When a Bad Day Makes You Feel Like a Bad Mom

This is really hard for me to admit but I’m going to go ahead and do so today. Why? Because I recently had a bad day that made me feel like a bad mom. And I know I’m not alone in this. You’ve been there, right? All of us moms – no matter the age and stage – struggle with feeling like a bad mom at times. 

Here’s the confession I’m making. Because I know if I struggle with this, there are countless other moms struggling with the same thing. So, deep breath, here goes.

What grace-filled encouragement for those bad days when I feel like a bad mom. All Moms need to know this.

This post may contain affiliate links. You can read more in my disclosure policy. 

I yell at my kids sometimes. I don’t like it when I do and it never helps but I still find myself yelling.

I am a trained early childhood teacher, for goodness sakes! I taught Kindergarten and / or Preschool for 7 of my 10 teaching years. I know how to be calm. I know how to work with children at their development level. I  know how to handle disobedience and temper tantrums. I am a generally calm person who is cheerful and positive. Little kids are my passion but my own? As much as I love them, they can still bring me to the point of yelling.

Some days, I find myself yelling after repeating for the 328th time to put on shoes now. Or I find myself yelling when Nathan looks at me defiantly and does exactly what I just told him not to do. Or Emma is in the midst of yet another temper tantrum because she’s 3. Or it’s just been a long day and the reason for yelling doesn’t matter much but I still lose my patience and yell.

I don’t like yelling at my kids but I didn’t think I did it much until Nathan called me on it. This happened two years ago now and I still remember it. Nathan was being a three year old boy and yelling, which was fine for a bit, until I asked him to stop. He kept yelling and yelling until I finally yelled, “Nathan! Stop yelling!” (Yes, I am fully aware of the irony of this moment.) My precious little boy stopped, and looked at me with his big, trusting eyes and said, “But Mom, you yell sometimes!”

And right there in that moment, my heart skipped a beat. I paused and quietly replied, “Yes, I do, Nathan. And I’m sorry about that. Mommy is going to work at not yelling as much. Will you forgive me?”

And he did and we moved on. But later that night, I started to do some soul-searching and prayed about this very thing. Because these days when I yell do feel like bad days, and bad days make me feel like a bad mom. It is these very moments that I am thankful for the grace and mercy of God who forgives me my many sins – including yelling at my children when there is no cause for the anger. I want to share this love, grace and mercy with my children.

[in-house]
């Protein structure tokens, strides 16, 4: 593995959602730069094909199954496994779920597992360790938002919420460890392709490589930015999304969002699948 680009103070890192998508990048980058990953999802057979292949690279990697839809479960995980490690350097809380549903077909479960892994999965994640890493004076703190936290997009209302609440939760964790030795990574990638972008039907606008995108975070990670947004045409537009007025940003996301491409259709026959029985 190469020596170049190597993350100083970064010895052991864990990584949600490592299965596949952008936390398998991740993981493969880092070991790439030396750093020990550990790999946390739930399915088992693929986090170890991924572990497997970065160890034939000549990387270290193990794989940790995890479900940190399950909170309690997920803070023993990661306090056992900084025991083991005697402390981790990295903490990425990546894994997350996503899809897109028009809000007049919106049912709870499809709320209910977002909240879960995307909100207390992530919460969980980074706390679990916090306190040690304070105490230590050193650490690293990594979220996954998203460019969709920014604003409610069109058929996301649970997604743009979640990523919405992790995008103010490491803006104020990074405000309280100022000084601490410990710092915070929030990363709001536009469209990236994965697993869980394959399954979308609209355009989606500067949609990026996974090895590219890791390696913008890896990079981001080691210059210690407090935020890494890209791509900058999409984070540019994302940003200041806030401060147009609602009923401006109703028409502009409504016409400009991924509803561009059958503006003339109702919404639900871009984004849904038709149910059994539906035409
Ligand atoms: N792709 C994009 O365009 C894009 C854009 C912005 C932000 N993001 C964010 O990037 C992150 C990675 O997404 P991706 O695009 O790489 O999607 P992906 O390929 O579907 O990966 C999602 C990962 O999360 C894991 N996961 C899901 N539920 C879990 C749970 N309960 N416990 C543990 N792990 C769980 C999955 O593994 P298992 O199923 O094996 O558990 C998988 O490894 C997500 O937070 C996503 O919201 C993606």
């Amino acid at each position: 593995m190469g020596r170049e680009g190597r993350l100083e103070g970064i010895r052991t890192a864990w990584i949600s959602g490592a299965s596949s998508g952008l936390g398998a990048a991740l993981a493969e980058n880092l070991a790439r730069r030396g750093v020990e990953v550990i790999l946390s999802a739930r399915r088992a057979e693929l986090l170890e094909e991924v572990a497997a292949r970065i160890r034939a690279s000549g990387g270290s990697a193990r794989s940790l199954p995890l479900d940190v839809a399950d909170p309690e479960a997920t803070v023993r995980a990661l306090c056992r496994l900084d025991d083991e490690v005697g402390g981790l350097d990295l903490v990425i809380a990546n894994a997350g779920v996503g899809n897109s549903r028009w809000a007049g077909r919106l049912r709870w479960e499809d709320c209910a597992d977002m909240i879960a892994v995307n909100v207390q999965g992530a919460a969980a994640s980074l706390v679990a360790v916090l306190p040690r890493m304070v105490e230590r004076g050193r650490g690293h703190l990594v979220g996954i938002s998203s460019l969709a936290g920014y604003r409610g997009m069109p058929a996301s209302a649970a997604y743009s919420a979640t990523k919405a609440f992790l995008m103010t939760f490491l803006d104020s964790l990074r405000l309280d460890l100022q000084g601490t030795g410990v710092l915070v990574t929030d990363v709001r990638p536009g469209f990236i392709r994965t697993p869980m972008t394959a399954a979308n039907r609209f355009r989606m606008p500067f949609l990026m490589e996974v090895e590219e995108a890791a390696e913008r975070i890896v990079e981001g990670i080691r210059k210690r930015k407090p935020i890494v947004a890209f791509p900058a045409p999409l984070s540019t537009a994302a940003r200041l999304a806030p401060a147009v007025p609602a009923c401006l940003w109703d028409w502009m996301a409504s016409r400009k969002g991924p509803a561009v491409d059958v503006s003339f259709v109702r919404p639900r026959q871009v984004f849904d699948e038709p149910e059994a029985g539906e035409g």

You see, I don’t want to be a mom who yells because I’ve learned this simple fact. I know that the tone of our day is set by me as mom. If I’m stressed and yelling, the kids are going to act out in response. I know that but I needed some help in figuring out what to do.

Enter the wonderful Lisa-Jo Baker. I’ve long loved this honest, fellow Christian mom who writes about hard challenges of motherhood. Her amazing book, Surprised by Motherhood, is one  of two books I think all moms need to read.

Well, Lisa-Jo has done it again. She developed a Temper Toolkit for Moms like me and you. It’s for the moms who yell on occasion and the moms who yell on a daily basis. It’s for all the moms who struggle with our temper. I bought this video series (which I don’t normally do) and soaked in all of Lisa-Jo’s understanding and wisdom.

The Temper Toolkit was full of important truths like these.

Having a bad day doesn’t make me a bad mom.

It’s one thing to love our kids, it’s completely different thing to like them.

When we feel our blood pressure rising, moms need to stop, drop, and take a time out. We need to ask for help to make this happen and not feel guilty about it.

You were given each of your kids on purpose, for a specific purpose.

Being a mom is the hardest calling you will ever have.

I am so thankful that Lisa-Jo took the time to record and share these videos and lessons. Interested? You can learn more about the Temper Toolkit on Lisa Jo’s blog here. 

I hope you find it as encouraging as I did.

And moms? Remember this the next time you have a rough day. A bad day does not make you a bad mom. 

PS If yelling isn’t your problem but you still struggle with those bad days of motherhood, here are a couple of other resources you might want to check out by another amazing, Christian mom and blogger – Crystal Paine. She has some great online resources available, all of which are priced very reasonably, for areas that moms deal with daily. Make Over Your Mornings is one of my favorites! 

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One Comment

  1. Cool idea. I am a dad and I know I raise my voice too much as well. Something I also need to work on though it sounds like this isn’t geared for me 🙂 In any case, thanks for sharing.

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